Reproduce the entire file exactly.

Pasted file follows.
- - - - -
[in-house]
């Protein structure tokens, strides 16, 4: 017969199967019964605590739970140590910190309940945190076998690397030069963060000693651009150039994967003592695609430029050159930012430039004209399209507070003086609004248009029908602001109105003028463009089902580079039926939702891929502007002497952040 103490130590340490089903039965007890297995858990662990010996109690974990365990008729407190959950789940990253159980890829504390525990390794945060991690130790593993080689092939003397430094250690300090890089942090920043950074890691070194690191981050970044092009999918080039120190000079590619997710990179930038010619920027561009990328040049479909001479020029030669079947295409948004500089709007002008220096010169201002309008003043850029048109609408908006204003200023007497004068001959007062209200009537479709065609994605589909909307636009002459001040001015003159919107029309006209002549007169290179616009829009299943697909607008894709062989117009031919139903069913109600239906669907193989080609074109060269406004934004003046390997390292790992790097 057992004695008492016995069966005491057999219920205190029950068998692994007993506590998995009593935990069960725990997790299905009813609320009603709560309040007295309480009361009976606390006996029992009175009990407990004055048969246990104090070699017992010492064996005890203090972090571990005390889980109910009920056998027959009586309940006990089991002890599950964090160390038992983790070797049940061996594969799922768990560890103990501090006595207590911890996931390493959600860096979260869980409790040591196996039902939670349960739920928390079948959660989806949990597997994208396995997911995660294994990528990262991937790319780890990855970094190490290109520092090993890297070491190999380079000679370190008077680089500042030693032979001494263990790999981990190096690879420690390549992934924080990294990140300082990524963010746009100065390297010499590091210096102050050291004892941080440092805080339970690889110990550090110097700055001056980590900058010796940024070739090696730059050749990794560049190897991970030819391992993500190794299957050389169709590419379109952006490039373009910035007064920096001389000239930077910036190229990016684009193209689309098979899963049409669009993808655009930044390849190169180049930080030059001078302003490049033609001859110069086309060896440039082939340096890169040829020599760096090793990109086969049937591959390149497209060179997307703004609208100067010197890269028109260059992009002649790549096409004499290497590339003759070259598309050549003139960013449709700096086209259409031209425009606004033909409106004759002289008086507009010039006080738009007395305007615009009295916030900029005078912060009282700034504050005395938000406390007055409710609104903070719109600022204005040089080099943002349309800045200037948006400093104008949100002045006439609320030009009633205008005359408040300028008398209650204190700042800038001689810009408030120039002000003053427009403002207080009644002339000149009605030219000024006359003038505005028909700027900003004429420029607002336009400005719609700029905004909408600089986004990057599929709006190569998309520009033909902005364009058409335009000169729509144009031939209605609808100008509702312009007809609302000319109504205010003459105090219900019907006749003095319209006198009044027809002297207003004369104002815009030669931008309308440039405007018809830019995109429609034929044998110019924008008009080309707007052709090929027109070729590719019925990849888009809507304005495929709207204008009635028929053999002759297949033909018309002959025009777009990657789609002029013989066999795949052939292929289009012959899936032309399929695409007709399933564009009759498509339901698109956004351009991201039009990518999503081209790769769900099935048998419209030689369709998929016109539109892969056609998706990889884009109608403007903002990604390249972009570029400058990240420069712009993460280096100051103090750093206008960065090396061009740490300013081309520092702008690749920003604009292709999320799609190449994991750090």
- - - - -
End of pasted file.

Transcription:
[in-house]
């Protein structure tokens, strides 16, 4: 017969199967019964605590739970140590910190309940945190076998690397030069963060000693651009150039994967003592695609430029050159930012430039004209399209507070003086609004248009029908602001109105003028463009089902580079039926939702891929502007002497952040 103490130590340490089903039965007890297995858990662990010996109690974990365990008729407190959950789940990253159980890829504390525990390794945060991690130790593993080689092939003397430094250690300090890089942090920043950074890691070194690191981050970044092009999918080039120190000079590619997710990179930038010619920027561009990328040049479909001479020029030669079947295409948004500089709007002008220096010169201002309008003043850029048109609408908006204003200023007497004068001959007062209200009537479709065609994605589909909307636009002459001040001015003159919107029309006209002549007169290179616009829009299943697909607008894709062989117009031919139903069913109600239906669907193989080609074109060269406004934004003046390997390292790992790097 057992004695008492016995069966005491057999219920205190029950068998692994007993506590998995009593935990069960725990997790299905009813609320009603709560309040007295309480009361009976606390006996029992009175009990407990004055048969246990104090070699017992010492064996005890203090972090571990005390889980109910009920056998027959009586309940006990089991002890599950964090160390038992983790070797049940061996594969799922768990560890103990501090006595207590911890996931390493959600860096979260869980409790040591196996039902939670349960739920928390079948959660989806949990597997994208396995997911995660294994990528990262991937790319780890990855970094190490290109520092090993890297070491190999380079000679370190008077680089500042030693032979001494263990790999981990190096690879420690390549992934924080990294990140300082990524963010746009100065390297010499590091210096102050050291004892941080440092805080339970690889110990550090110097700055001056980590900058010796940024070739090696730059050749990794560049190897991970030819391992993500190794299957050389169709590419379109952006490039373009910035007064920096001389000239930077910036190229990016684009193209689309098979899963049409669009993808655009930044390849190169180049930080030059001078302003490049033609001859110069086309060896440039082939340096890169040829020599760096090793990109086969049937591959390149497209060179997307703004609208100067010197890269028109260059992009002649790549096409004499290497590339003759070259598309050549003139960013449709700096086209259409031209425009606004033909409106004759002289008086507009010039006080738009007395305007615009009295916030900029005078912060009282700034504050005395938000406390007055409710609104903070719109600022204005040089080099943002349309800045200037948006400093104008949100002045006439609320030009009633205008005359408040300028008398209650204190700042800038001689810009408030120039002000003053427009403002207080009644002339000149009605030219000024006359003038505005028909700027900003004429420029607002336009400005719609700029905004909408600089986004990057599929709006190569998309520009033909902005364009058409335009000169729509144009031939209605609808100008509702312009007809609302000319109504205010003459105090219900019907006749003095319209006198009044027809002297207003004369104002815009030669931008309308440039405007018809830019995109429609034929044998110019924008008009080309707007052709090929027109070729590719019925990849888009809507304005495929709207204008009635028929053999002759297949033909018309002959025009777009990657789609002029013989066999795949052939292929289009012959899936032309399929695409007709399933564009009759498509339901698109956004351009991201039009990518999503081209790769769900099935048998419209030689369709998929016109539109892969056609998706990889884009109608403007903002990604390249972009570029400058990240420069712009993460280096100051103090750093206008960065090396061009740490300013081309520092702008690749920003604009292709999320799609190449994991750090």